My system will eventually be mass optimized.
Ah!
That makes sense.
My above posts were in the context of near-term mass trades on how much you can pack onto BFS, trying to base on current commercially available hardware as a realistic floor.

This makes costs to a first degree irrelevant. (for initial missions if they're under $1000/kg or so)

Offline Joseph Peterson

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Re: Power options for a Mars settlement
« Reply #570 on: 05/01/2018 10:45 pm »
I am optimizing for the terrestrial market.  That means low costs, specifically maintenance costs, are critical.  I have to make the money to get to Ceres* somehow and there is free renewable electricity being curtailed.  In some cases, people are even paying others to take electricity away.  This could result in a carbon neutral fracking replacement at a lower price.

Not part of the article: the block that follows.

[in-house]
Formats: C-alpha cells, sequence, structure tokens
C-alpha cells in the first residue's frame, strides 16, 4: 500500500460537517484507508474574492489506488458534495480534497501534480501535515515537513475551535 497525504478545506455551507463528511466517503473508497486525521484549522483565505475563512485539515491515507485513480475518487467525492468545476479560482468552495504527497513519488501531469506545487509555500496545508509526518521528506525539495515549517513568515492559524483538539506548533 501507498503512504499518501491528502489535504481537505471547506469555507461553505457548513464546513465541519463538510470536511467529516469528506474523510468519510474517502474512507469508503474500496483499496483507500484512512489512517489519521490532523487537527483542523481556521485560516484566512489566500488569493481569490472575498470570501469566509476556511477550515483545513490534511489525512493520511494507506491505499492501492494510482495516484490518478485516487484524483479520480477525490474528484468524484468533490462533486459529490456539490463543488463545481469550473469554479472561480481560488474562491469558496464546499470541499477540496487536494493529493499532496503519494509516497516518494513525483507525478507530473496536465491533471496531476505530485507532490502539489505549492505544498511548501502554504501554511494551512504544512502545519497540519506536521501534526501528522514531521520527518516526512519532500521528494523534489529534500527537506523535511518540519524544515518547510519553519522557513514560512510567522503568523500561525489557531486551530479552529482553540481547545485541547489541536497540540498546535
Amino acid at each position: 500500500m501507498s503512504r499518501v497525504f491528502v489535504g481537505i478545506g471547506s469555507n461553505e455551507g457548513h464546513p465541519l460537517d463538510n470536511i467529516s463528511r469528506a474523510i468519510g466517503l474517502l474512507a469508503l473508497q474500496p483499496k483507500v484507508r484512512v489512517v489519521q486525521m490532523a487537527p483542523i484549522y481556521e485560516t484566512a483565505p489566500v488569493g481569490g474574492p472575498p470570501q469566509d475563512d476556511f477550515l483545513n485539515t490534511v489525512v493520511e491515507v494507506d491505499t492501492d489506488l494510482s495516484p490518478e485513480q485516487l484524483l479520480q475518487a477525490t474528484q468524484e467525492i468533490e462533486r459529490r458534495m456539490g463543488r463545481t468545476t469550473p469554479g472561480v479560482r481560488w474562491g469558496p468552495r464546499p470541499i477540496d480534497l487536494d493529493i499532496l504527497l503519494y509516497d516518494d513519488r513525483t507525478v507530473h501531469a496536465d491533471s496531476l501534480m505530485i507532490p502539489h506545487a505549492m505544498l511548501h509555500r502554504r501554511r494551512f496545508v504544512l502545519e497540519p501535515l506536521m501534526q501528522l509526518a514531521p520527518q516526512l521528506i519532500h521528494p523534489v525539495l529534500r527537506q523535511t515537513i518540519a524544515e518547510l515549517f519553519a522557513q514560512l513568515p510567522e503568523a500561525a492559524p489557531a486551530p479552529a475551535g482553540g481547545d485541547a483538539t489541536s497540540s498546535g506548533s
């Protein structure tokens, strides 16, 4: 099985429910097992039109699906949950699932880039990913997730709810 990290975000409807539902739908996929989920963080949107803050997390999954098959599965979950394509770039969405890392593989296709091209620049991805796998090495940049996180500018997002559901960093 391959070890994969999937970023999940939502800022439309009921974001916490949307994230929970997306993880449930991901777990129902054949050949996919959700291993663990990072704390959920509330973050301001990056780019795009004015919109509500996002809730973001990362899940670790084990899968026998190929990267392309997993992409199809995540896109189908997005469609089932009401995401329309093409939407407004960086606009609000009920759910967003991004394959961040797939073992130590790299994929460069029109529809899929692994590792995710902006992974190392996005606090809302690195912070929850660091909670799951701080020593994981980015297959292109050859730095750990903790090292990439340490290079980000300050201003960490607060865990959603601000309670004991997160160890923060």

My system will eventually be mass optimized.
Ah!
That makes sense.
My above posts were in the context of near-term mass trades on how much you can pack onto BFS, trying to base on current commercially available hardware as a realistic floor.

This makes costs to a first degree irrelevant. (for initial missions if they're under $1000/kg or so)

My posts are in the context of near-term mass trades based on the commercially available components I am using to build my prototype.  If the University of Michigan thermal conductive plastic was commercially available then I would have lowered my hydrogen buffer mass estimate by whatever mass savings that material allows.  The same applies for any unobtainium you want to suggest.